Stuck a paper template to the face of it and cut it close on a bandsaw, then finished the shape on a stationary sander with the table tilted slightly to give me the bevel.
Worked great, hammered right into place. I've got it filled with mostly odds and ends whiskeys that I had left over from other bottlings, so it will be a mix. Just wanted to get one under my belt to see how the process works. Super easy.
Bummed that I forgot to take a photo of the charred underside. I slowly charred it with a torch, after toasting the underside on my grill for about an hour.
Will post more pics when the head seals and I have it up on a stand. I got a 6-pack of the bain maires, so 5 more to go... Thanks for this great idea!
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Re: The Badmotivator Bain-Marie and Oak Barrel

Post by Badmotivator » Sun Mar 20, 2016 9:31 am

MichiganCornhusker wrote:Got my first BadMo together and soaking!
I had an old reclaimed piece of 1/4 sawn oak, 1-3/4" thick, that I used for the pieces.
Stuck a paper template to the face of it and cut it close on a bandsaw, then finished the shape on a stationary sander with the table tilted slightly to give me the bevel.
Worked great, hammered right into place. I've got it filled with mostly odds and ends whiskeys that I had left over from other bottlings, so it will be a mix. Just wanted to get one under my belt to see how the process works. Super easy.
Bummed that I forgot to take a photo of the charred underside. I slowly charred it with a torch, after toasting the underside on my grill for about an hour.
Will post more pics when the head seals and I have it up on a stand. I got a 6-pack of the bain maires, so 5 more to go... Thanks for this great idea!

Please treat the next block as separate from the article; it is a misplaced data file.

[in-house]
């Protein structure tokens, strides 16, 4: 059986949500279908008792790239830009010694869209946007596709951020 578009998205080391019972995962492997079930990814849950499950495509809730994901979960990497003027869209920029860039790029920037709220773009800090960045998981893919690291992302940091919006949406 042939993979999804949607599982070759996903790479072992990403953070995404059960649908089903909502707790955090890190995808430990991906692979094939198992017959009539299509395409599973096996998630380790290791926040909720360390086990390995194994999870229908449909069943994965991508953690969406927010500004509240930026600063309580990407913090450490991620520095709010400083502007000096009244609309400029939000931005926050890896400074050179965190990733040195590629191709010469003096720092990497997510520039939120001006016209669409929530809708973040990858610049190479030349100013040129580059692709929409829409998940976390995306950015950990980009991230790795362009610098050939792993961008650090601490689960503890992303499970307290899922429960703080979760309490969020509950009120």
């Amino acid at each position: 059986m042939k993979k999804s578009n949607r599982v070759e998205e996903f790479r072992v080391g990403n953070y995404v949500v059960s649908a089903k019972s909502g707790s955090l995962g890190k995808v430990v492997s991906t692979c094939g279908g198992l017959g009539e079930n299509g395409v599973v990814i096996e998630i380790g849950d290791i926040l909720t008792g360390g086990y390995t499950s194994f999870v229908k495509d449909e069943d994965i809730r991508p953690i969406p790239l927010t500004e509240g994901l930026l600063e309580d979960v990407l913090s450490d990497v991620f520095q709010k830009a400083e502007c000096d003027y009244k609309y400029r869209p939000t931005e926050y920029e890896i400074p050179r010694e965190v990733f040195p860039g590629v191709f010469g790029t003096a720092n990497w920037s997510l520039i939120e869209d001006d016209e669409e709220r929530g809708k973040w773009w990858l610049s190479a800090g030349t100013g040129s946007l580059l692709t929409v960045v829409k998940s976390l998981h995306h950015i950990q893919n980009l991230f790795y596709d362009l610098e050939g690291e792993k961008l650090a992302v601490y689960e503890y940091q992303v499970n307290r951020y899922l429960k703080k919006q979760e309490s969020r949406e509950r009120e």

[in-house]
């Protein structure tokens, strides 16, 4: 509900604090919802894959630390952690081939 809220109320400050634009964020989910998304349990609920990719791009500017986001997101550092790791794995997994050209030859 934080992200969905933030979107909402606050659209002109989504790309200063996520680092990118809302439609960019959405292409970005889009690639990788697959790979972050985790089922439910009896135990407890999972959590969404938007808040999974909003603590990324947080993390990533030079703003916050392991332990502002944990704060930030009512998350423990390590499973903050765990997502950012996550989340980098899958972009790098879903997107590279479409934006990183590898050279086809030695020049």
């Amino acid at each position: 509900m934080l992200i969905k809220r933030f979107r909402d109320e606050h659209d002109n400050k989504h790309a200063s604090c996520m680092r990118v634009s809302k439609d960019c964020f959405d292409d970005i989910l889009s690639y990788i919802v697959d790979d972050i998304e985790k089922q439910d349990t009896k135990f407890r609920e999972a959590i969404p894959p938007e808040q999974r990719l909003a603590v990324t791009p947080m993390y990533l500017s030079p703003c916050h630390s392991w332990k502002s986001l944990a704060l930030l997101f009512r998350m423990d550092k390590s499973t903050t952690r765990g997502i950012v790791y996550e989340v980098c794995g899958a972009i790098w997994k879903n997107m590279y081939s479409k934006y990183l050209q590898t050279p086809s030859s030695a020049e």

Fabulous! As far as I know you are only the second person on earth to make one. :)
It might be a good habit to record, either on the barrel head, barrel back, or on a note next to the barrel, these data:
Distillate story (recipe, distillation method, wide or narrow cuts)
Barrel head toast level
Barrel head char level
Barrel weight soaked but empty
Weight of distillate
Fill date

That's awesome that you had nice thick oak to work with. I'd sure like to find some.

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Re: The Badmotivator Bain-Marie and Oak Barrel

Post by MichiganCornhusker » Sun Mar 20, 2016 9:49 am

Badmotivator wrote:As far as I know you are only the second person on earth to make one.
Well, there should be more to follow, it was very easy to put together.
Being my first sorta test Badmo, I don't really have the recipe for the mix of whiskeys that I put in there.
For my next barrels I will keep track of all the details. I am planning on keeping track of the weight on this one, though, to see if I can collect any useful data for the thicker oak head.
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Re: The Badmotivator Bain-Marie and Oak Barrel

Post by Badmotivator » Sun Mar 20, 2016 1:49 pm

I can't remember if I said this explicitly, so here it is. After a day of swelling if you notice a little more weeping than you'd like either at the edge or at the seams of the barrel head, go ahead and pound the whole thing a tiny bit deeper into the Bain-Marie insert. The taper of the can will act like a barrel hoop, squeezing the barrel head even more. I cured one weepy barrel this way. I used a rubber mallet to avoid marring the oak surface. Hammer marks are ugly.

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Re: The Badmotivator Bain-Marie and Oak Barrel

Post by der wo » Mon Mar 21, 2016 3:28 am

Do professional distilleries control the air humidity in their warehouses? I never heard about that, so I think, they don't.
If I was the boss of a major cheap-bourbon brand and the main goal is to lower the costs, one of the most important aims would be, to lower the ethanol loss in the barrels. If air humidity lowers the ethanol loss, I would rise the humidity. They don't. So I think they have found out, that the effect is low.